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Dominic Miller: guitar; Santiago Arias: bandoneon; Mike Lindup: keyboards; Nicholas Fiszman: bass; Manu Katché: drums

With Absinthe, guitarist Dominic Miller has created an album colored by a distinct atmosphere. “The first thing that came to me before I wrote any tunes was the title,” he writes in his liner note. “Living in the South of France, I am fascinated by Impressionism. Sharp light and witchy mistrals, combined with strong alcohol and intense hangovers must have driven some of these artists toward insanity. Skies that are green, faces blue, perspective distorted.” While Miller’s ECM debut, Silent Light, emphasized solo and duo settings, Absinthe finds the guitarist fronting a quintet that brings his lyrical compositions to textured life. Miller, switching between nylon- and steel-string acoustic guitars, has found a key harmonic-melodic foil in the bandoneon of Santiago Arias. The vivid presence at the drum kit is Manu Katché, for years a member alongside Miller in the band of Sting. Mike Lindup’s keyboard tones can glow or add a ghostly air (as they do in such highlights as the title track), while bassist Nicholas Fiszman roots the ensemble sound. As for Miller, JazzTimes has described him as a guitarist who “milks every note, thriving on the pauses between them and whispery effects of fingers sliding across strings.”

Not only was Absinthe conceived in the South of France, that’s also where Miller and band recorded the album, working with Manfred Eicher in the studio of La Buissonne, in Pernes-les-Fontaines. The ambience was ideal, Miller says: “It’s a great atmosphere in which to work. And I love collaborating with Manfred – he’s a real producer. I think back to the inspiring authenticity of those records he made with Egberto Gismonti. They were so important to me…

“For my two ECM albums, and especially this new one, my initial idea of a tune can be like a simple selfie,” Miller explains. “But once we’re done working on it together, the piece becomes this rich photographic still, with all the light and shade of life in it. Manfred helps bring out the essence of the music, often pushing us out of our comfort zones in the process. But I’m up for it – we rethought, redesigned and reinterpreted every tune in the studio. I’ve made about 250 pop and rock records over the years, and that’s often a process about achieving so-called perfection. But Manfred isn’t after this kind of perfection.”

Born in Argentina to an American father and Irish mother, Miller was raised in the U.S. from age 10 and then educated there and in England. The guitarist’s international mindset has only been deepened through decades touring the globe, working with the likes of Paul Simon, The Chieftains, Plácido Domingo and, most often, Sting. Miller has long been known as the latter’s right-hand man on guitar – and co-writer of “Shape of My Heart,” among others. “I’ve been influenced by Sting’s lateral sense of harmony and how he forms songs,” the guitarist says. “I try to do the same by creating a narrative with instrumental music, which I treat and arrange as songs, with verses, choruses, bridges. I’ve absorbed a lot from him about concept and arrangement, as well concision in telling a story.”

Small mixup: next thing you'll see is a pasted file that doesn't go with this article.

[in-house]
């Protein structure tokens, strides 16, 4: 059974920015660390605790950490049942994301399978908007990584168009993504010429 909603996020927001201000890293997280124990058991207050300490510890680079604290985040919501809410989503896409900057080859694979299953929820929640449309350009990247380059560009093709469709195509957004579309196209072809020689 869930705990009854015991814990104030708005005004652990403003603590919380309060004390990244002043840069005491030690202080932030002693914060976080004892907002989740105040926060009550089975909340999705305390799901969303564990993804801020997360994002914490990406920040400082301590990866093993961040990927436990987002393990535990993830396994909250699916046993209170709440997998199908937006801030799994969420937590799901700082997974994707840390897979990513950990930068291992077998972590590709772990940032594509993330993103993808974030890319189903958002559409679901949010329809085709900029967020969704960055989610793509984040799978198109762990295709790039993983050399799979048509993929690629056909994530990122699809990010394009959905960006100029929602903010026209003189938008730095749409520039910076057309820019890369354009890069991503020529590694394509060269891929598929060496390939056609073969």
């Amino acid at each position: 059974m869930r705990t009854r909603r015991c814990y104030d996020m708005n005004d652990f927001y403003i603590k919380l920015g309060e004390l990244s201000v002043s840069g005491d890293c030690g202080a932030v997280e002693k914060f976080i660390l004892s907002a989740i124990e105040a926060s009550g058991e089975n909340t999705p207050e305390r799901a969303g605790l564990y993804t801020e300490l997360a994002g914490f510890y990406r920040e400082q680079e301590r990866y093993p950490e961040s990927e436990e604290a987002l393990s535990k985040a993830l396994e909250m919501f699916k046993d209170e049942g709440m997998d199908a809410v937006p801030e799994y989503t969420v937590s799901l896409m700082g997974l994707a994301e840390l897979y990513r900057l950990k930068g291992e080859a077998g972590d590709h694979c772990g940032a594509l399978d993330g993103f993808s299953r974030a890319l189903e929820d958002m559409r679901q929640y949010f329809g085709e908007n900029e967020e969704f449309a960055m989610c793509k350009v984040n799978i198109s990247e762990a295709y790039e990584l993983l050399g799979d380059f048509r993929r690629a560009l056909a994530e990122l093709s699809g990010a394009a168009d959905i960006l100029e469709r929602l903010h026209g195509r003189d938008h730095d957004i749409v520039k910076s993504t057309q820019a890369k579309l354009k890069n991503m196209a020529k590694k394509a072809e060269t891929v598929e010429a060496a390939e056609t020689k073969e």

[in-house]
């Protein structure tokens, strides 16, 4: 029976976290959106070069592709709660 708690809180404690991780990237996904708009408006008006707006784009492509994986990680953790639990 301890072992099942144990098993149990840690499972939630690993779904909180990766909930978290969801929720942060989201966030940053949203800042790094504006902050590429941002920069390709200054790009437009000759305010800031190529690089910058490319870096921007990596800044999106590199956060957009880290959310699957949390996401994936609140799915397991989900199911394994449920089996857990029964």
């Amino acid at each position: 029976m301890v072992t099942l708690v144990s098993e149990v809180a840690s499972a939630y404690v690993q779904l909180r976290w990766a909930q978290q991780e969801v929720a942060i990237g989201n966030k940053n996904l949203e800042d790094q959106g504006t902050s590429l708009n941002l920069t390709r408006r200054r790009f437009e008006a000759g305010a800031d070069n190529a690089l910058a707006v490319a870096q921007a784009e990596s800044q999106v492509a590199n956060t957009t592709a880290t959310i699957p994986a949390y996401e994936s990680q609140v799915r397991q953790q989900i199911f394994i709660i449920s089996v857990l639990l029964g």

Miller heard Katché’s rhythmic/coloristic touch in his ear for decades, while Fiszman plays in the guitarist’s current live group. The simpatico match of drums and bass here is highlighted by their exchanges in “Ombu,” a track named for a tree in Argentina with vast roots. Miller only recently discovered Arias, having encountered him in Buenos Aires. “I was on tour there and I went out on a night off to see a jam featuring some top local musicians. They were all pointing out this young bandoneon player. Witnessing Santiago play – this acoustic, non-tango indigenous Argentinean music, mixed with European influences – I felt a spark. I wrote the music of Absinthe with the timbre of his instrument and his sense of space in mind.”

Arias’s bandoneon plays a vital role throughout the album, whether atmospherically in such pieces as the shadowy “Ténèbres” or as a soloistic voice in “Saint Vincent.” The title of the latter song refers not to Van Gogh but to the late Cameroonian guitarist Vincent Nguini, a longtime collaborator with Paul Simon and something of a mentor figure for Miller. “Vincent had such a special ‘time feel,’ as drummers like to talk about,” he says. “With the way he used time, you could hear that it was him from just a few notes.”

The title track of Absinthe begins with Miller’s hands fingering the nylon strings of a small-body guitar with his characteristic “artisanal precision,” as the Irish Times put it. After two minutes of melodic development with just guitar and bandoneon, Katché’s beat comes in strikingly, boosted by Fiszman’s deep bass. The piece immediately takes on the drama of a story, with Lindup’s synthesizer line whirring subtly through the arrangement like a specter, adding something otherworldly to the narrative. “I wanted the synth to add a disrupting element, like an absinthe-induced wooziness,” Miller explains. “I’ve known Mike for years and trust implicitly what he can bring to my music, whether it’s a touch of off-kilter synth or flowing piano, as on ‘Etude’ and ‘Verveine.’ The latter song, by the way, is named for a kind of herbal tea they have in France that I like. It’s supposedly good for hangovers, so I guess the old painters might’ve used it as a calming antidote after the visions of absinthe.”

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